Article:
See Register of the Great Seal of Scotland 1609–1620, anche. John Maitland Thompson (Edinburgh, 1892), per niente. 59; and Register of the Privy Council of Scotland 1604–1607, vol. VII, ed. David Masson (Edinburgh, 1885), p. 690. Register of the Privy Council of Scotland 1592–1599, vol. David Masson (Edinburgh, 1882), pp. 531–2. On possible literary links between these branches of the Murrays, see Sally Mapstone, ‘Invective as Poetic: The Cultural Contexts of Polwarth and Montgomerie’s Flyting’, SLJ 26 , no. 2 (1999), 18–40. Cf. See Hary’s Wallace, di nuovo. Matthew P. McDiarmid, STS Fourth Series 4 and 5, 2 vols. (Edinburgh, 1968–9).

V, ed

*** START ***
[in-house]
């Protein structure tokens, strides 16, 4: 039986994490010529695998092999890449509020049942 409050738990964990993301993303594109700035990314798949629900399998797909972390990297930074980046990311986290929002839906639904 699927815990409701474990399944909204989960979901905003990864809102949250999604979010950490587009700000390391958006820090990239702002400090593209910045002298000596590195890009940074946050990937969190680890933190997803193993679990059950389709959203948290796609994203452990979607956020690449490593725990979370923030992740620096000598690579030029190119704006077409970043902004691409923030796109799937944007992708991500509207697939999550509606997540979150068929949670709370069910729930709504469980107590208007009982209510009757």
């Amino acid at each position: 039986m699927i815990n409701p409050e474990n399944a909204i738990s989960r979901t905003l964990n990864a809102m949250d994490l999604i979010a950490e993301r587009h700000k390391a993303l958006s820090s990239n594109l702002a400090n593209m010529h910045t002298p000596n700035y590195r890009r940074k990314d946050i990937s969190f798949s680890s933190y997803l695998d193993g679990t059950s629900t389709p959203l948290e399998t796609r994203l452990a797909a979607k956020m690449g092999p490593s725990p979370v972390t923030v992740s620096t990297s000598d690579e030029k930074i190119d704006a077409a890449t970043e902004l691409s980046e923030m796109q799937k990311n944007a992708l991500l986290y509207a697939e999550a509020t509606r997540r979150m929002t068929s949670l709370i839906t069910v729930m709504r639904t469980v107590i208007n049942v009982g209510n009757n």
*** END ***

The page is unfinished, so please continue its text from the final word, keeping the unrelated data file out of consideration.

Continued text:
a then very popular metre, consisting of alternate lines sopra twelve and fourteen syllables. The term also appears con the titles of poems by James VI and Lolo Ayton.23 Steven May suggests that the particular poem by Dyer which Murray copied ‘was recognised as a model complaint and was termed per “Dyer” mediante recognition of both its authorship and the hopeless plight of its relatore, one who dies of unrequited love’.24 Later members of the family followed James Murray in employing other blank pages (fols. 71v–82v), at the end of the ‘Supply’, preciso superiorita sonnets, short poems, and extracts from long ones. They are in various unidentified hands, though the name ‘Marie Moorray’ occurs on fol. 74v. The authors of the poems are not named per the manuscript, but some are by Scottish poets, such as Alexander Montgomerie, James VI, and Alexander Hume. There is also a famous sonnet by Sir Philip Sidney (‘Leve me ovvero love quhilk rechis bot onesto dust’) and a much-copied poem by Campion (‘Quhat gif verso day or per nycht or per heir’).25 More valuable than these for the purpose of this article, since it reveals James Murray’s own reading, is per short Catologus [sic] Librorum Jacobi Murryi (fol. 2r), divided into the following categories: sacri, latini, gallici, vulgares, ‘lent buikis’, and scripti (i.anche. manuscript). Their precise identification is sometimes difficult or impossible, because of the vagueness of description or sheer illegibility of the hand, but verso few of the more interesting works will be mentioned here. Among the sacred works are an Explicatio Sacramentorum, a Latin Old and New Testament, George Buchanan’s very popular metrical translation of the Psalms (numerous editions appeared between 1556 and 1610),26 and an as yet unidentified rete di emittenti by the scholar Fulvius Ursinus. The Latin section is confined onesto classical authors, such as Virgil, Seneca, and Martial. The Gallici, or French, section, contains only two works. One is Institutiones, probably Calvin’s Institutions de la religion chrestienne (first published per 1559). The other is Esopi fabula gallica; disappointingly, Murray makes niente affatto mention of Henryson’s Morall Fabillis of Esope. Among the sixteen vulgares, or vernacular, items are listed verso Virgil, which is most likely esatto be the Aeneid, sopra the translation of either Gavin Douglas (first printed 1553) or Phaer and Twyne (1573); and Ovid’s Epistles, which presumably signifies George Turberville’s popular translation: The Heroycall Epistles of Ovid (first printed 1567). Other works which can be identified are Cherrie and Slea, that is Montgomerie’s The Cherry and the Slae, and Morall philosophi, presumably William Baldwin’s extremely popular Treatise of Morall Philosophye.27 Aristotles